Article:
|Distance:||3.35 miles, RT|
|Hiking Time:||3 hrs|
|Elevation Gain:||867 ft|
|High Point:||5,704 ft (Park Boundary)|
|Snow Free:||Mid-July - Mid-October|
|Trailhead Pass:||Northwest Forest Pass Required|
Chinook Pass Trailhead (PCT): N 46° 52' 30", W 121° 31' 04"
Looking for a hike "far from the madding crowd"? The trail to Deadwood Lakes, no longer maintained so it seldom sees hikers, leads to a pair of picturesque lakes through an area frequented by elk. Chances are you'll have this trail to yourself.
Never an 'official' trail, to the best of my knowledge this hike has been written up only twice, once by the late Harvey Manning in the second edition of "50 Hikes in Mount Rainier National Park" (1969) and in "Hidden Hikes" published in 2002 by Mountaineers Books. However, enough fishermen have used this trail over the years to render it passable so once you find it, it is not difficult to follow.
The trailhead for this hike is the Pacific Crest Trail below Chinook Pass on SR 410. From the PCT trailhead a short spur (left) leads to the PCT. At the PCT turn right. If you are heading for the Naches Peak Loop, turn (left) toward Chinook Pass.
In less than ¼ mile look for an obvious trail heading uphill (left) (N 46° 52 '55", W 121° 30' 48"). There were a few branches across the trail when we were there recently but don't count on them being there. If the branches are gone, look for obvious tread. Once on the path it is easy enough for an experienced hiker to follow.
After a short climb we came to a pass on the ridge top where the trail enters Mount Rainier National Park (N 46° 53' 00", W 121° 31' 00"). Here, a sign posted by Mount Rainier National Park elaborates rules and regulations for use within the park.
From the pass the trail drops, at times steeply, about 400 feet to the lakes. En route there are overlooks of the lakes; one overlook is especially outstanding (N 46° 53' 09", W 121° 30' 59"). At about 5,704 feet elevation or so look for a hard-to-miss path (left). It leads to a nice overlook of the lakes on an outcropping with a picturesque snag and colorful clumps of penstemon.
As you hike, keep a lookout for elk, although you are more apt to smell them than see them.* Larger than deer, elk generally live about 15 years in the wild on a diet of lichen, bark, shrubs, sedges, leaves and mushrooms. Their long legs enable them to run up to 35 miles per hour. Males can weigh up to 1,100 lbs and in the fall you may hear bull elk bugle during mating season.
Back to hiking - the main trail leads to the first of the two lakes; Yakima Peak rises above upper Deadwood Lake, bold and imposing. Quiet meadows and willow bogs encircle the lake. In July it is hard to reach the lake shore without getting your feet wet; the meadows soggy and fragile with grasses, sedges and plants just coming into bloom. A dense, forested isthmus separates the lakes.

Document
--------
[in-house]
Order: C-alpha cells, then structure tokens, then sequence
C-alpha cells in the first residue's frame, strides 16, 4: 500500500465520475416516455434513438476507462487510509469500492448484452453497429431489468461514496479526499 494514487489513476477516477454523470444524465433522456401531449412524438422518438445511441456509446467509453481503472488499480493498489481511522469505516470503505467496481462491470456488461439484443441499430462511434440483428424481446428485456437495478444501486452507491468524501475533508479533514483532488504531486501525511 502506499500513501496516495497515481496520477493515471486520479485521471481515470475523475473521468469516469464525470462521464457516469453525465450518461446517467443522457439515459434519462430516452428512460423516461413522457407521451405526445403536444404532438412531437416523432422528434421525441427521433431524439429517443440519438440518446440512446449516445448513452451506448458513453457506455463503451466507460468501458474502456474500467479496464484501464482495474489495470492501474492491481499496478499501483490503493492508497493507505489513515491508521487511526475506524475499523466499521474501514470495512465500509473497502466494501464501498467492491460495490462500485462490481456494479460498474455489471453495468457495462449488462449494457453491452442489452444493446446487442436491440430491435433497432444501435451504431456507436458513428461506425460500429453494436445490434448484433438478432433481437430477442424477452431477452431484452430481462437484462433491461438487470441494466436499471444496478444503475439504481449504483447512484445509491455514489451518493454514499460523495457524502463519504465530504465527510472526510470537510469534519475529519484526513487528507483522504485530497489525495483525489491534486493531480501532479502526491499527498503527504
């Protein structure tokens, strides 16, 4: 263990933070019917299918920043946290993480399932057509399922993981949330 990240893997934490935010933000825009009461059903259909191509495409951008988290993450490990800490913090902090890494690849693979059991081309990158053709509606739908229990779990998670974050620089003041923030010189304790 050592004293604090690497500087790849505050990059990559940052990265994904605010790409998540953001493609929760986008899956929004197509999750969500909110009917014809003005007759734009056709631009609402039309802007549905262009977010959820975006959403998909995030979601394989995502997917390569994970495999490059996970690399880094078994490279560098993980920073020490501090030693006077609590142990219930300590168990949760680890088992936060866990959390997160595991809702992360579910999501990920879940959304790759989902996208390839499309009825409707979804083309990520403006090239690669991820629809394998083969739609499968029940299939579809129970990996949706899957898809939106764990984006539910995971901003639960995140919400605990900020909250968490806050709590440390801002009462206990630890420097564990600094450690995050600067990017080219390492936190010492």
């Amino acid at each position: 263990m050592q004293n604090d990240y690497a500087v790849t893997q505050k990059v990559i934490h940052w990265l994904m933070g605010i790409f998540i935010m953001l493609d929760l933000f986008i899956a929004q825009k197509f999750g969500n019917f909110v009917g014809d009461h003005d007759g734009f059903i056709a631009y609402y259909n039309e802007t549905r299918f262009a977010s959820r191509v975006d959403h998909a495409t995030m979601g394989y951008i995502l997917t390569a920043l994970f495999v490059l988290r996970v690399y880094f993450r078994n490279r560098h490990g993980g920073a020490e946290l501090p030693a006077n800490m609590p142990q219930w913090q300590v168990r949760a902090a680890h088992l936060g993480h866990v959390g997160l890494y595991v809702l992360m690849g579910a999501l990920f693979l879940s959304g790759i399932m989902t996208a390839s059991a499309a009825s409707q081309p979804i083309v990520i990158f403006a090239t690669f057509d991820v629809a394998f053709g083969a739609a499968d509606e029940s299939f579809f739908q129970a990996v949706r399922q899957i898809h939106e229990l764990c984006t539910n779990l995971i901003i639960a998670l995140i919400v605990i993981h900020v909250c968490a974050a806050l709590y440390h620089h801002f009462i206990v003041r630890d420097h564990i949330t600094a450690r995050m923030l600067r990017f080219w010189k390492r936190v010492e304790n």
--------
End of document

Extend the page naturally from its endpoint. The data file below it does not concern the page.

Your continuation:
The second lake is harder to locate; it is well hidden by a tangle of fisherman and game trails. It took us a few tries to find it but we were determined. If you walk clockwise around the lower lake on a rough path you'll discover a small, sandy crescent-shaped beach; it's a pretty spot to linger. Look for elk and goat prints on the "beach".
In July there is a variety of flowers; western pasque flowers, bear grass, glacier and avalanche lilies, heather, columbine and Mertensia at lower elevations. Mountain ash is prevalent; in fall the white flowers transform to bright orange-red berries. A few marsh marigolds are popping up in boggy areas, especially around the lakes. Look for gentians in meadows near the lakes when summer winds down. I call gentians the "goodbye flower" as it heralds the end of summer and the beginning of fall.
On our way out we stopped again at the pass. My companion took a break in the shade as I explored a path along the ridge in an easterly direction toward Peak No. 6,468. The easy path leads to stunning overlooks of Deadwood Lakes. The best view is from the first outcropping about 50 feet above the pass and is easy to get to. You can continue on this path as far as your off-trail abilities allow. However it appears that getting to the summit involves a tricky scramble; best left to those with climbing and route-finding skills.
- Karen Sykes, Visit Rainier Hiking Expert
* The total elk population in this area is unknown. In the 19th century,
ranchers shot many to reduce competition with livestock for food and
since then, their range has dwindled because of land development and